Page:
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Article
May 1991

Complications of Percutaneous Intra-aortic Balloon Pump Use in Patients With Peripheral Vascular Disease

Author Affiliations

From the Divisions of Vascular Surgery (Drs Kvilekval, Mason, Newton, and Giron) and Cardiothoracic Surgery (Dr Anagnostopoulos), Department of Surgery, and the Department of Cardiology (Dr Vlay), State University of New York at Stony Brook.

Arch Surg. 1991;126(5):621-623. doi:10.1001/archsurg.1991.01410290099019
Abstract

• Percutaneous intra-aortic balloon pump use may carry an increased risk for patients with peripheral vascular disease. To determine the incidence and types of associated complications, the medical records of 144 patients who underwent a total of 153 percutaneous intra-aortic balloon pump insertions were reviewed. Patients were divided into two groups. Group 1 was composed of 20 patients with a history of peripheral vascular disease. Group 2 was composed of 124 patients without such history; they underwent a total of 133 insertions. Nineteen major complications (12%) occurred, 12 in group 1 (60% of 20 insertions) and seven in group 2(5% of 133 insertions). Major complications were further classified by their nature: embolic, occlusive, and technical. All three types of complications occurred more frequently in group 1. Embolic complications occurred more frequently in patients with aneurysms and proved the most lethal, with two of six deaths in group 1 resulting from this complication.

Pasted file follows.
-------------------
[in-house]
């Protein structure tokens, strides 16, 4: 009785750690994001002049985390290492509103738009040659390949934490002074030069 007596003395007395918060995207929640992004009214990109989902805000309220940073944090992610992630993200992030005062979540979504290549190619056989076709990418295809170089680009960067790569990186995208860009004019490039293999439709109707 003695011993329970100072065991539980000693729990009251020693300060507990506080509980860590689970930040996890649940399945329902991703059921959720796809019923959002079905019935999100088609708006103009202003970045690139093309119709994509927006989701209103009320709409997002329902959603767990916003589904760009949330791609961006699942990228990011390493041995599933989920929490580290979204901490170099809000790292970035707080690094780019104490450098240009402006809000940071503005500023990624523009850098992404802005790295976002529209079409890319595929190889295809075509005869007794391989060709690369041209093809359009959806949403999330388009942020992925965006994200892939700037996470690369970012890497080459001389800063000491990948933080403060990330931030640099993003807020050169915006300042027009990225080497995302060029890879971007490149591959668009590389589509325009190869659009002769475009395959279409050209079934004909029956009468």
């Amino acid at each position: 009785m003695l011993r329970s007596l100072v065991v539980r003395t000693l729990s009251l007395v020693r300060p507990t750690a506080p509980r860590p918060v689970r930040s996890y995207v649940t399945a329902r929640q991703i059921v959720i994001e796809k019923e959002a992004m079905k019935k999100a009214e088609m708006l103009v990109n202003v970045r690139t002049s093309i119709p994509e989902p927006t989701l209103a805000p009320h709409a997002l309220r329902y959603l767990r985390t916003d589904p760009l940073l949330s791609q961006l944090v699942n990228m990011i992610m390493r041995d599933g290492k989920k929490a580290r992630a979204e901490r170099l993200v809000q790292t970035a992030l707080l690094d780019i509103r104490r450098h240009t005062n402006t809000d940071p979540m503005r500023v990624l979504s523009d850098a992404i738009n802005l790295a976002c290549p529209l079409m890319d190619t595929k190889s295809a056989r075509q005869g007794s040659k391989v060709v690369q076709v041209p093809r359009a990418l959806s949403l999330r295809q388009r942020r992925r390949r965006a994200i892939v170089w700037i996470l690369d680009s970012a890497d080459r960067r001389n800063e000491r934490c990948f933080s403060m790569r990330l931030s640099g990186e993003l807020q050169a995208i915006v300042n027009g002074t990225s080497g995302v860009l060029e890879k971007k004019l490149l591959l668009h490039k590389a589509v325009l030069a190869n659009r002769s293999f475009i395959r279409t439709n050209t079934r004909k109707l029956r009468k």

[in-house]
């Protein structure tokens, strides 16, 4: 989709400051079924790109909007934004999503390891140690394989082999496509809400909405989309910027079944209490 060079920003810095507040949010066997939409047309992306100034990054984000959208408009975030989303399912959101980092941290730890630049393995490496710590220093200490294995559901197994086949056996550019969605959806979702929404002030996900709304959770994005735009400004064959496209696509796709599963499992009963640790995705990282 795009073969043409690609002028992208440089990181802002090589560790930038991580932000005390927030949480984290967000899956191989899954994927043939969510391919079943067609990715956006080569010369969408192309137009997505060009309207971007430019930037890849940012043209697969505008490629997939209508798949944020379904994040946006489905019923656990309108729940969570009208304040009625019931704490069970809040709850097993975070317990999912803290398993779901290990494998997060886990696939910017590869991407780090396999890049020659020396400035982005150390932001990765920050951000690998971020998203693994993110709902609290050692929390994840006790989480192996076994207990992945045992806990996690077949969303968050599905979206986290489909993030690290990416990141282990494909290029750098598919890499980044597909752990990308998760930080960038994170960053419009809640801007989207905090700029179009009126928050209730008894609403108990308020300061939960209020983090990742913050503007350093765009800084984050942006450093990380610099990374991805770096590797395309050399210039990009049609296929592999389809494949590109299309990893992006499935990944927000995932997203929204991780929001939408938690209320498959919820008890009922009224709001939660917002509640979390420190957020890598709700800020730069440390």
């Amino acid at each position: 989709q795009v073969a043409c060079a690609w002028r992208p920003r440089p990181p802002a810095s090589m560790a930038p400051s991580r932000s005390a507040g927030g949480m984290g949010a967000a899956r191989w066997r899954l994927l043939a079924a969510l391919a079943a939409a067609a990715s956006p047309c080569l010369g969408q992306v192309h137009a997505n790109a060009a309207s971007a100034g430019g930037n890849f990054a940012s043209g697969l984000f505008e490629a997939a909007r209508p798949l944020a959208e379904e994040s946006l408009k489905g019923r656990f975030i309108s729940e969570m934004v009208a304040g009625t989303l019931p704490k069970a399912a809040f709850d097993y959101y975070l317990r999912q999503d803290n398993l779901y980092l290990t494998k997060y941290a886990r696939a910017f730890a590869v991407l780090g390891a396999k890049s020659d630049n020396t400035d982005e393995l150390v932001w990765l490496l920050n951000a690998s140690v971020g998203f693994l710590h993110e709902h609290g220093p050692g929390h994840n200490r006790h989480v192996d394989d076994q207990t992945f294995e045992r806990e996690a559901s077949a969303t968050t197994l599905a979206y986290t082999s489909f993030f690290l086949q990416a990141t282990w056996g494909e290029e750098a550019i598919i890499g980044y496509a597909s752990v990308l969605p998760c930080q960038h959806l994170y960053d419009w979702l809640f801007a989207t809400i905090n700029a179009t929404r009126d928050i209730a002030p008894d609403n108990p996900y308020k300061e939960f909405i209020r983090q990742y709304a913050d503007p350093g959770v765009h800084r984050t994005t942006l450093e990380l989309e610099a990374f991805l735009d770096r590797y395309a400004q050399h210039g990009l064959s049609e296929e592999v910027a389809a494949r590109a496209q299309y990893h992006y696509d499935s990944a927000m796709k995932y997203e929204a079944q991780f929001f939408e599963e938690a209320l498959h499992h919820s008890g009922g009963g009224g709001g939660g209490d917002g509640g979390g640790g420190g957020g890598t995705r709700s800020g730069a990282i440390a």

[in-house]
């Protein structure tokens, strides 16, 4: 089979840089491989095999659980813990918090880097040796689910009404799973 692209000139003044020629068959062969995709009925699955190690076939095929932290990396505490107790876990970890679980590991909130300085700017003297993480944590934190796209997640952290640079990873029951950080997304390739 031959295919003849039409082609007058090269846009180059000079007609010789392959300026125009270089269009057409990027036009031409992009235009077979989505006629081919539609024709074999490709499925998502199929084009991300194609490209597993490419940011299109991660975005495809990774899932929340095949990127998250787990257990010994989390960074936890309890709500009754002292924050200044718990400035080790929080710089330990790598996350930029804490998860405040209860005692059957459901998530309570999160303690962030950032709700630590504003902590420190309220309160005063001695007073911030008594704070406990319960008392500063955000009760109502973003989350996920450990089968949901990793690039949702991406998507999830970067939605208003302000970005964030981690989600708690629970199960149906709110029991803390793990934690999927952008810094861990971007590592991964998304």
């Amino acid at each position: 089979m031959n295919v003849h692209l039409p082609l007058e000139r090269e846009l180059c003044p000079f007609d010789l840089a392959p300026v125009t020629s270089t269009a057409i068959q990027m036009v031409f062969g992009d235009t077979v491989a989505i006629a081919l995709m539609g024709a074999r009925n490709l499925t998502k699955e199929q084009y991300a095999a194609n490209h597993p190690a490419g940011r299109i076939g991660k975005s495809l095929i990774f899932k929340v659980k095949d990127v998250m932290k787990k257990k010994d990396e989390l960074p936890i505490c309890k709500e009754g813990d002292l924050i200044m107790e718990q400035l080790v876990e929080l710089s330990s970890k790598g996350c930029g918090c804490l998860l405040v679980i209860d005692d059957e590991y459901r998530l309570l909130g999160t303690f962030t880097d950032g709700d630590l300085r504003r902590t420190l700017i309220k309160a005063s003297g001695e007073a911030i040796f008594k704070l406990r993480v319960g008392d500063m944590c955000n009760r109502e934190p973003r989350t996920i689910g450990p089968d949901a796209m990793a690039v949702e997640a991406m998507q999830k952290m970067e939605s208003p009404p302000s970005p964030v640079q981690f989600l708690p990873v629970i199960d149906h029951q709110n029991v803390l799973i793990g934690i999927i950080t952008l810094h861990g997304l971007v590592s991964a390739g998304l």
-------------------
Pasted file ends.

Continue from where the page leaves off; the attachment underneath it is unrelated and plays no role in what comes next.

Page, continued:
(Arch Surg. 1991;126:621-623)

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